“Empowering Unwed Mothers in Korea”

“My mother pitied me, yet she did not allow me to come near her neighborhood.”
“I cried buckets over the miserable reality I was facing, in front of a doctor I’d never met before.”
Young unwed mothers Ka Young Jo and Kye Eun Lee openly and bravely shared their stories with the audience at the Human Library of a session hosted by the Ban Ki-moon Centre for Global Citizens at the JCI Asia-Pacific Conference 2019 on June 19th. On the topic of “Empowering Unwed Mothers in Korea,” the Centre co-organized the forum with Intree, an unwed mothers’ club in Korea, and the Seoul Young Leaders Club of Rotary. The session aimed to address existing social stigma as well as societal and political challenges faced by unwed mothers in Korean society. Introduced by President Choi HyungSuk of Intree, Secretary General Arrey Obenson of JCI, who also serves as a Board member of the Centre, and BKMC CEO Monika Froehler welcomed the participants, emphasizing on the importance of empowering women through cooperation.
“What would you like your child to see in the future?” asked Froehler to the gathered audience, answering her own question that she would like to show her child a society that “does not stigmatize unwed mothers anymore” when she visits the country again.
  Chairperson Hyekyung Lee of the Korea Foundation for Women expressed her appreciation when giving a congratulatory remark:
“It is delightful that the Centre has selected the topic of the issues of unwed mothers. The Ban Ki-moon Centre’s engagement with JCI, Intree and SYLC makes a huge impact,” said Lee.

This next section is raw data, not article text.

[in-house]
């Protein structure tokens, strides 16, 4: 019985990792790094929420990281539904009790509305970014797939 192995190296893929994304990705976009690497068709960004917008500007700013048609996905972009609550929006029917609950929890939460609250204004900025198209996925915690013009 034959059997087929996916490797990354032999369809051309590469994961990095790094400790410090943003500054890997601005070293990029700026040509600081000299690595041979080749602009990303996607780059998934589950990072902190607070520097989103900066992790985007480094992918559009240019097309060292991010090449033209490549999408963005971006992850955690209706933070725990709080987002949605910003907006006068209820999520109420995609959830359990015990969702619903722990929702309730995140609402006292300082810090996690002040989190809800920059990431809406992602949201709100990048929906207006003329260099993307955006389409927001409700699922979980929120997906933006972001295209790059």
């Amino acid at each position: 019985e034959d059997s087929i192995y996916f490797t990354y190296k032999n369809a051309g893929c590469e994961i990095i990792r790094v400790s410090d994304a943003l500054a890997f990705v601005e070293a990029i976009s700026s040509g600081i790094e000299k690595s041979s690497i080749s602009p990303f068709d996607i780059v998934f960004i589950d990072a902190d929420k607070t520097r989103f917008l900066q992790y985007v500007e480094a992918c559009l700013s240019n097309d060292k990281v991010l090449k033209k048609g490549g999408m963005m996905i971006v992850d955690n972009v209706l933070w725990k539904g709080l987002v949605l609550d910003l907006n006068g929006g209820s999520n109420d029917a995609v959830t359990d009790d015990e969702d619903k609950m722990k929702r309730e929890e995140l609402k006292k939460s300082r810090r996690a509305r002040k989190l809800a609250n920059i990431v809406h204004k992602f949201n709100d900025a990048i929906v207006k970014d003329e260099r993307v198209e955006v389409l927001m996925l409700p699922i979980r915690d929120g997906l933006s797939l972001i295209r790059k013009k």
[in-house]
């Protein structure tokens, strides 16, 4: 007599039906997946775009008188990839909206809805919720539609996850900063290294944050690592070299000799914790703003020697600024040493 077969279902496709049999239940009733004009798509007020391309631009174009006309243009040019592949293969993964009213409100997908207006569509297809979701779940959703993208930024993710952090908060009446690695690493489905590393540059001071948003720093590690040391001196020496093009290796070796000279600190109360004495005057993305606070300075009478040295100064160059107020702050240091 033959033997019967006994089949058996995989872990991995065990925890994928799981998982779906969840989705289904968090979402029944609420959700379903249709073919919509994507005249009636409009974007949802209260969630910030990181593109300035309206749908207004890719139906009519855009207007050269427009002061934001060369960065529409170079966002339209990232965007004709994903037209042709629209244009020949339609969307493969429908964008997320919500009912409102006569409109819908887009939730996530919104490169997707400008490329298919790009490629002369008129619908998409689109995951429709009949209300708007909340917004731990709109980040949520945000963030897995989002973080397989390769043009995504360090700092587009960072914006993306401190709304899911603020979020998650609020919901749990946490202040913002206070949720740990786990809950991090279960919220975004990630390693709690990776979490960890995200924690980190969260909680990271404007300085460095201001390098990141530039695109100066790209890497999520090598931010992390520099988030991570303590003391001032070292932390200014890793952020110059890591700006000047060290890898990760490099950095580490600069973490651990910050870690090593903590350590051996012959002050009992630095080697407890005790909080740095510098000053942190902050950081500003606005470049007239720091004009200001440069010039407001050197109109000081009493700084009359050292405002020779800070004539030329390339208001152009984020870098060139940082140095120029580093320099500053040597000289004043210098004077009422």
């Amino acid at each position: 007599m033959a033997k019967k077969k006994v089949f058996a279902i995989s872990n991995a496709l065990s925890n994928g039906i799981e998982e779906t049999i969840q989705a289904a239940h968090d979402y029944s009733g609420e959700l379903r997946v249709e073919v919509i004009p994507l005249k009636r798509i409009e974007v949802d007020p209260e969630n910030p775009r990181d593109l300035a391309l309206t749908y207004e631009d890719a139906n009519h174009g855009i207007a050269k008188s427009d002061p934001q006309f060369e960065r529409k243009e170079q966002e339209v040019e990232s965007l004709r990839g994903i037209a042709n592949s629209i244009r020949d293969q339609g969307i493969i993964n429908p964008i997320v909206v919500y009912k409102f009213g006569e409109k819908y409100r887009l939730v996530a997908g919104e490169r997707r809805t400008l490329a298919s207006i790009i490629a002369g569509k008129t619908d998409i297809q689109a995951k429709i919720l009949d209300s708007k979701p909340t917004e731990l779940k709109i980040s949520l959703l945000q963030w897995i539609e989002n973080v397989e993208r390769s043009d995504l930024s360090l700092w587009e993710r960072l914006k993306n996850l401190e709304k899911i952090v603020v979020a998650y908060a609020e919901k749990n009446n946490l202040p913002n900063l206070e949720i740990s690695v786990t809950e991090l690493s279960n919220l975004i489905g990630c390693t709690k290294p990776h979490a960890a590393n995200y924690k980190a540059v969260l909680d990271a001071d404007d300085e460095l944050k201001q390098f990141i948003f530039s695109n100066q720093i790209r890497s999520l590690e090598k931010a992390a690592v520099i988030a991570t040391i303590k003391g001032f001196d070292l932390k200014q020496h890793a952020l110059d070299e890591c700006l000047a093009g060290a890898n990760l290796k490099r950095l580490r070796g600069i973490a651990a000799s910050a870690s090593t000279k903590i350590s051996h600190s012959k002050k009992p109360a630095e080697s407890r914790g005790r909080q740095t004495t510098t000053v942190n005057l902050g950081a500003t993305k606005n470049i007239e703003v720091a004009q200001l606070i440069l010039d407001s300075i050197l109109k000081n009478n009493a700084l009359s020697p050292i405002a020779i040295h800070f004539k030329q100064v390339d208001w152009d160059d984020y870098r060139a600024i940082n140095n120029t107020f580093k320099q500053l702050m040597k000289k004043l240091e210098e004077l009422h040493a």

The first section entitled ‘Human Library’ was moderated by MC Myoung Ryoon Kim, a women’s right activist, who facilitated heartfelt conversation with two young unwed mothers. For the second section, representatives from academic, private and public sectors gave presentations on the best-practice examples of supports for unwed mothers and discussed areas to improve in the Korean government’s policies towards them:
  • Heekyung Jo Min, Executive Vice President & Head of CSR, CJ CheilJedang
  • Hyeyoung Kim, CEO of Korean Institute for Healthy Family (KIHF)
  • In Gyun Baek, Executive Director of Business Administration Division, KDB Bank
  • Jung Hyeun Sung, Professor of Social Welfare, Hyupsung University
  • Lisa Kuzunishi, Special Researcher, Rikkyo University
  • Simone Eun Mi, Adoption Human Right’s Activist